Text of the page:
Iara Dundas

Student

Overview

Iara A. Dundas is a Ph.D. candidate studying the art and architecture of France and Italy in the sixteenth and seventeenth centuries under the supervision of Sara Galletti. Her dissertation, "The Society of Jesus in France: Architecture and Spectacles, 1560-1660" examines the production and patronage of spectacles and ephemeral apparatuses by the Jesuit Order in France. Centering on the period between the Jesuit Order's official establishment in the French kingdom and the start of Louis XIV's personal reign, the ephemeral apparatuses discussed revolve around a variety of events: some exclusively religious - such as the Canonization of the first Jesuit saints in 1622 - and some in the service of the royal family - such as the funeral procession of Henri IV and the baptism of Louis XIV. Her research considers the place of ephemera as part of the artist-architect's profession, the role of these projects in fostering the Jesuit Order's relationship with the monarchy to spread power and influence, and the way these works, and the events for which they were constructed, were used by both the Church and the State in a particularly turbulent time in the history of France.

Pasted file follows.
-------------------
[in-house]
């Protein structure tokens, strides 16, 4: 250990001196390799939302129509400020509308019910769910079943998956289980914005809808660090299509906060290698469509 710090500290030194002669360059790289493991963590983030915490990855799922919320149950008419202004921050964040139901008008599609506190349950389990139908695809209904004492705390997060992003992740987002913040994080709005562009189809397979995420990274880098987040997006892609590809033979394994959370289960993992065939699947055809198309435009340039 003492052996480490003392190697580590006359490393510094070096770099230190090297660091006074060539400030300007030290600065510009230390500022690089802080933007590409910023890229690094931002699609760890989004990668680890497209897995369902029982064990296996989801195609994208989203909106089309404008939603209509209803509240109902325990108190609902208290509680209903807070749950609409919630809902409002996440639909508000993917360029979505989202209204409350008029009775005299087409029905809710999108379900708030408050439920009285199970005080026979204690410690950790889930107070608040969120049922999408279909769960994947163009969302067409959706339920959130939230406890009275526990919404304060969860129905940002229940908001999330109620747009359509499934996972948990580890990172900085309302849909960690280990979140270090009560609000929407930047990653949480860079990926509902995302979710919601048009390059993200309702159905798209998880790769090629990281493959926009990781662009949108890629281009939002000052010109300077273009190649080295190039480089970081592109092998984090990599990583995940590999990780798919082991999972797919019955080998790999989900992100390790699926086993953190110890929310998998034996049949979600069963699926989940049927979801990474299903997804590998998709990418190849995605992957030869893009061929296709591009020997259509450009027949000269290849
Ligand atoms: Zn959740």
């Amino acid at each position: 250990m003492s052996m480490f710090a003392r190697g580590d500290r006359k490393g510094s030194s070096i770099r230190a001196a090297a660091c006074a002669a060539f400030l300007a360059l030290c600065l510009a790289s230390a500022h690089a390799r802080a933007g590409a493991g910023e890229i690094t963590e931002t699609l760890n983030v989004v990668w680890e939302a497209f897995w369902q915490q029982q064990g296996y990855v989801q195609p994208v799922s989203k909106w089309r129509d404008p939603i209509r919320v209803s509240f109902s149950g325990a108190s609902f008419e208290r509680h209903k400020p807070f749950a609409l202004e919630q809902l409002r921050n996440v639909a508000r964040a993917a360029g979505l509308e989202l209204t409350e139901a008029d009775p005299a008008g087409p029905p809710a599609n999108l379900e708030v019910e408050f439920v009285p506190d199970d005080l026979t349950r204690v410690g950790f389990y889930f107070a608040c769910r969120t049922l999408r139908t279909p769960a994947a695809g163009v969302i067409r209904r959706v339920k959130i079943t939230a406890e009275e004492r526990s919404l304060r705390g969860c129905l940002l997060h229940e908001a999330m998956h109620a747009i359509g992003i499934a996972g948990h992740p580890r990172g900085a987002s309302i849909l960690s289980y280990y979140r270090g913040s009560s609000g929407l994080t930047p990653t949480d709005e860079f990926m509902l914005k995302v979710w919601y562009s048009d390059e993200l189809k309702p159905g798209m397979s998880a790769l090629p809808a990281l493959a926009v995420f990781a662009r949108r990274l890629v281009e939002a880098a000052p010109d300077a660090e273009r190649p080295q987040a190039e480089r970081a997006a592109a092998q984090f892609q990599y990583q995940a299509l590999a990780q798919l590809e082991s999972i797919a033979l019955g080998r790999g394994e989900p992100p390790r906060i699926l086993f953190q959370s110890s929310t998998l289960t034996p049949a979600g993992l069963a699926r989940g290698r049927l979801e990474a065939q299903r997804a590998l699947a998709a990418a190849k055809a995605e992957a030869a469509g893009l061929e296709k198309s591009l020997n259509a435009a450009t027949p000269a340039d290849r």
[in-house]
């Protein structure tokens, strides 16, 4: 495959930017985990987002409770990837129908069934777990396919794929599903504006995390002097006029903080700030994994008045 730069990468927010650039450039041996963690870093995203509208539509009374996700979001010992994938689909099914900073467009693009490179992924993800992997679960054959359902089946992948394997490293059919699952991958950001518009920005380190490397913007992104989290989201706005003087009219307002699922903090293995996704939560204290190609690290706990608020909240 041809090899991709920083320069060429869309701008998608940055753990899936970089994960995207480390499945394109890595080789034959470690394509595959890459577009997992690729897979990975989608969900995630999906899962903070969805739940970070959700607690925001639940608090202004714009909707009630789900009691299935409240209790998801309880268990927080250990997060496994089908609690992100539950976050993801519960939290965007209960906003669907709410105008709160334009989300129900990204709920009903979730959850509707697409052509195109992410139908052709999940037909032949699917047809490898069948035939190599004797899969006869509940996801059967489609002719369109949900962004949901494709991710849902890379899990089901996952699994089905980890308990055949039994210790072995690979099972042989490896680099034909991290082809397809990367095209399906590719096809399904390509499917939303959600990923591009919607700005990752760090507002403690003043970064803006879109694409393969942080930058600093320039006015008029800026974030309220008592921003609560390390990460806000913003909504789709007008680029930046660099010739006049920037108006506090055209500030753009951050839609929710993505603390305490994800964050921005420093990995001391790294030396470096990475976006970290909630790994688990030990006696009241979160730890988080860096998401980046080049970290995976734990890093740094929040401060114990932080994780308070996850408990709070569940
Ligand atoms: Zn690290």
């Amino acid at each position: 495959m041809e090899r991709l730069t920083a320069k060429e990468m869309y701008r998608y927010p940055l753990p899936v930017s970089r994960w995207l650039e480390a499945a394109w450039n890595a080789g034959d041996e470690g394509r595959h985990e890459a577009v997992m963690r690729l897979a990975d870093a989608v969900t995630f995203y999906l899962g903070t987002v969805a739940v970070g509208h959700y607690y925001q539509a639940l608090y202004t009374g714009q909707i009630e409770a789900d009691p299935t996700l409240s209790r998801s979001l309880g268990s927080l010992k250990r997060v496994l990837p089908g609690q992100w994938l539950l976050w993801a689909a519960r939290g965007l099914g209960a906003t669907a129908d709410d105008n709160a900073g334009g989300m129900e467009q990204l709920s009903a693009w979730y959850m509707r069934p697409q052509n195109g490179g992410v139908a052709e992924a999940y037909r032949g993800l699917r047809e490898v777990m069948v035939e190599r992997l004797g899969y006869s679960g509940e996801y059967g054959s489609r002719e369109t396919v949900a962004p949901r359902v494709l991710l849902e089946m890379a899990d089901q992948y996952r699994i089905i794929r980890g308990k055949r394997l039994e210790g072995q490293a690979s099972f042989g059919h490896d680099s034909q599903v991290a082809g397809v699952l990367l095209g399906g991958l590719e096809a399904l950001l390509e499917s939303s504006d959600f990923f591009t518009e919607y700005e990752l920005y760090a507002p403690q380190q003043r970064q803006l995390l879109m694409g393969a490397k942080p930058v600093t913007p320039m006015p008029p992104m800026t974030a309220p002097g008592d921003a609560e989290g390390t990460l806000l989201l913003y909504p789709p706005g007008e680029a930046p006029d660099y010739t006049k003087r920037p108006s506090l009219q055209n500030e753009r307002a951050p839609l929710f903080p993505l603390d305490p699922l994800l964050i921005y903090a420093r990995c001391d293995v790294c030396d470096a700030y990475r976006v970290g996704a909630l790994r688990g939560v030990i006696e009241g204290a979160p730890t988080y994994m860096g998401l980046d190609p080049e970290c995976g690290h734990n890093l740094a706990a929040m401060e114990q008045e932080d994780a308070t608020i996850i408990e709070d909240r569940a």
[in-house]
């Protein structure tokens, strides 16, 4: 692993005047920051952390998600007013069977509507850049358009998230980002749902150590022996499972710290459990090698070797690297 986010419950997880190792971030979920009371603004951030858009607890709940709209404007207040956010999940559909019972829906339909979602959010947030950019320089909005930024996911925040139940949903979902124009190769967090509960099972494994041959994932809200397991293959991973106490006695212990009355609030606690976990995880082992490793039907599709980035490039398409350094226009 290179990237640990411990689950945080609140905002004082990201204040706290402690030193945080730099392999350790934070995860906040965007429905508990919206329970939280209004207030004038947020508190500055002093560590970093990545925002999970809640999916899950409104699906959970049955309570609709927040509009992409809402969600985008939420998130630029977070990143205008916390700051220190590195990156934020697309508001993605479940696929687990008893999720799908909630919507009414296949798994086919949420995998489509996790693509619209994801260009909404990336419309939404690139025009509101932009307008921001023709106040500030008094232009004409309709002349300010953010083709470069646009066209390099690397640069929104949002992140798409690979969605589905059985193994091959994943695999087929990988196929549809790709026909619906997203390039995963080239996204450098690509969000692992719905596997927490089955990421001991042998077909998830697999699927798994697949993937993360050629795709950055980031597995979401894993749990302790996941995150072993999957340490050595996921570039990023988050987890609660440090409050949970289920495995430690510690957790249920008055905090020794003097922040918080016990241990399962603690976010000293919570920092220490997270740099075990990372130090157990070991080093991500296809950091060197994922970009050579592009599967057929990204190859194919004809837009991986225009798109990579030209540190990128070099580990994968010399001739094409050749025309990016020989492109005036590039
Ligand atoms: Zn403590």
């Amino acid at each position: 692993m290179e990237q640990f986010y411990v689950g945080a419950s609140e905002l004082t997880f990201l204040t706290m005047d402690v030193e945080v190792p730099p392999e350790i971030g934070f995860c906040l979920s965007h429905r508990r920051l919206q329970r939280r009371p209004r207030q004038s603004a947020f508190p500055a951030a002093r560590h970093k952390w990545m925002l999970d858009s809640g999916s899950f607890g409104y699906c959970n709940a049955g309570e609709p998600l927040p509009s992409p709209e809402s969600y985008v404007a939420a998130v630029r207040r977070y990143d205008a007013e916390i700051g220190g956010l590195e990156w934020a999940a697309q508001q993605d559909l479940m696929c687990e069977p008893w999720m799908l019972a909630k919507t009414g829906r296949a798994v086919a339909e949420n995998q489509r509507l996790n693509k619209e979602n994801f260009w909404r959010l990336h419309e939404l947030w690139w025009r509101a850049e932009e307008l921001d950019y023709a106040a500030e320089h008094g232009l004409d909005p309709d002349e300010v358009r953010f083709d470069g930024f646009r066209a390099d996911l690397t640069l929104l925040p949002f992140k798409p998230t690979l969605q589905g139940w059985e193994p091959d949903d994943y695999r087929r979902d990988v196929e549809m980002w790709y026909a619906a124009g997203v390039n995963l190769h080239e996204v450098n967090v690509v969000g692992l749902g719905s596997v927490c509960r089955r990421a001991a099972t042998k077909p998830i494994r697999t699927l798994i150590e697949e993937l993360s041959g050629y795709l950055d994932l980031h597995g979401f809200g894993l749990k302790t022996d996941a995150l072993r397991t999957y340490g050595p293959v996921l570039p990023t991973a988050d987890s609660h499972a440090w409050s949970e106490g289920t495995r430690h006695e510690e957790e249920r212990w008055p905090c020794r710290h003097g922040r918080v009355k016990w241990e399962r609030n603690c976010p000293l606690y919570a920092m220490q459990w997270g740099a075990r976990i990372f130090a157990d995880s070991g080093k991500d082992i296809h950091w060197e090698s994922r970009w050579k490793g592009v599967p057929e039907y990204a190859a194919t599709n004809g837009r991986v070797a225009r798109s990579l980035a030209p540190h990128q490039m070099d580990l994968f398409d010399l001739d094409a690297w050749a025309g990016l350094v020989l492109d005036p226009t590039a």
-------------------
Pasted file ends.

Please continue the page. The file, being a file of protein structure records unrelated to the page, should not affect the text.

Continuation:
Iara received a B.A. in Art History from the University of Central Florida in 2007, and an M.A., with distinction, in Art History from the University of Massachusetts, Amherst in 2010. Her research interests include ephemeral apparatuses and the relationship between temporary structures and permanent spaces, especially within the context of court and religious festivals and spectacles; the history and architecture of theater and performance; the Early Modern Jesuits; and the intersections of art and science in the sixteenth and seventeenth centuries. She is especially interested in using digital technologies to reconstruct and recontextualize objects and structures which are no longer extant. She is a member of the Wired! group and has been working with Visualizing Venice since 2012.

In Spring 2017 she is teaching ARTHIST 390s: Designing the Ideal City.